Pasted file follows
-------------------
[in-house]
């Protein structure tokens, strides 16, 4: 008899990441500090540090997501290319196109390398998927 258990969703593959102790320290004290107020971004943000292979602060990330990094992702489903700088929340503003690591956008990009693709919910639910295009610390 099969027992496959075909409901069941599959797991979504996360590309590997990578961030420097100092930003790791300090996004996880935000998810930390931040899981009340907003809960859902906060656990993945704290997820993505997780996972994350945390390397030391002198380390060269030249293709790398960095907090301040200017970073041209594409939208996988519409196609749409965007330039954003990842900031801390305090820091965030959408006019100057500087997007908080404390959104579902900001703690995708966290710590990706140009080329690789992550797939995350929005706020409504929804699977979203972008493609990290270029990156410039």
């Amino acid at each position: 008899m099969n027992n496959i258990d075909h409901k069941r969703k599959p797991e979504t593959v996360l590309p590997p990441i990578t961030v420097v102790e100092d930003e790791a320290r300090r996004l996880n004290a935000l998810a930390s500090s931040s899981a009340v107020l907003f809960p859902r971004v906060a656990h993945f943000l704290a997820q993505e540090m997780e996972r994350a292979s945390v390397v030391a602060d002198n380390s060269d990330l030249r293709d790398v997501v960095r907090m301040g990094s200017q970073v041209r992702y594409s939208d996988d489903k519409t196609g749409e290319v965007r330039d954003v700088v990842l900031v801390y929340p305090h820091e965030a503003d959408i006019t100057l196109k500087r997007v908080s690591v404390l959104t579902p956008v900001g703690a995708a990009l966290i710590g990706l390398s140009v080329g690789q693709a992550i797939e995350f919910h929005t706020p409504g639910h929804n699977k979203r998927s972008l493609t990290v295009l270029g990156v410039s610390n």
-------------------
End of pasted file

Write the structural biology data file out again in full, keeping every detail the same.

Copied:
[in-house]
């Protein structure tokens, strides 16, 4: 008899990441500090540090997501290319196109390398998927 258990969703593959102790320290004290107020971004943000292979602060990330990094992702489903700088929340503003690591956008990009693709919910639910295009610390 099969027992496959075909409901069941599959797991979504996360590309590997990578961030420097100092930003790791300090996004996880935000998810930390931040899981009340907003809960859902906060656990993945704290997820993505997780996972994350945390390397030391002198380390060269030249293709790398960095907090301040200017970073041209594409939208996988519409196609749409965007330039954003990842900031801390305090820091965030959408006019100057500087997007908080404390959104579902900001703690995708966290710590990706140009080329690789992550797939995350929005706020409504929804699977979203972008493609990290270029990156410039």
């Amino acid at each position: 008899m099969n027992n496959i258990d075909h409901k069941r969703k599959p797991e979504t593959v996360l590309p590997p990441i990578t961030v420097v102790e100092d930003e790791a320290r300090r996004l996880n004290a935000l998810a930390s500090s931040s899981a009340v107020l907003f809960p859902r971004v906060a656990h993945f943000l704290a997820q993505e540090m997780e996972r994350a292979s945390v390397v030391a602060d002198n380390s060269d990330l030249r293709d790398v997501v960095r907090m301040g990094s200017q970073v041209r992702y594409s939208d996988d489903k519409t196609g749409e290319v965007r330039d954003v700088v990842l900031v801390y929340p305090h820091e965030a503003d959408i006019t100057l196109k500087r997007v908080s690591v404390l959104t579902p956008v900001g703690a995708a990009l966290i710590g990706l390398s140009v080329g690789q693709a992550i797939e995350f919910h929005t706020p409504g639910h929804n699977k979203r998927s972008l493609t990290v295009l270029g990156v410039s610390n």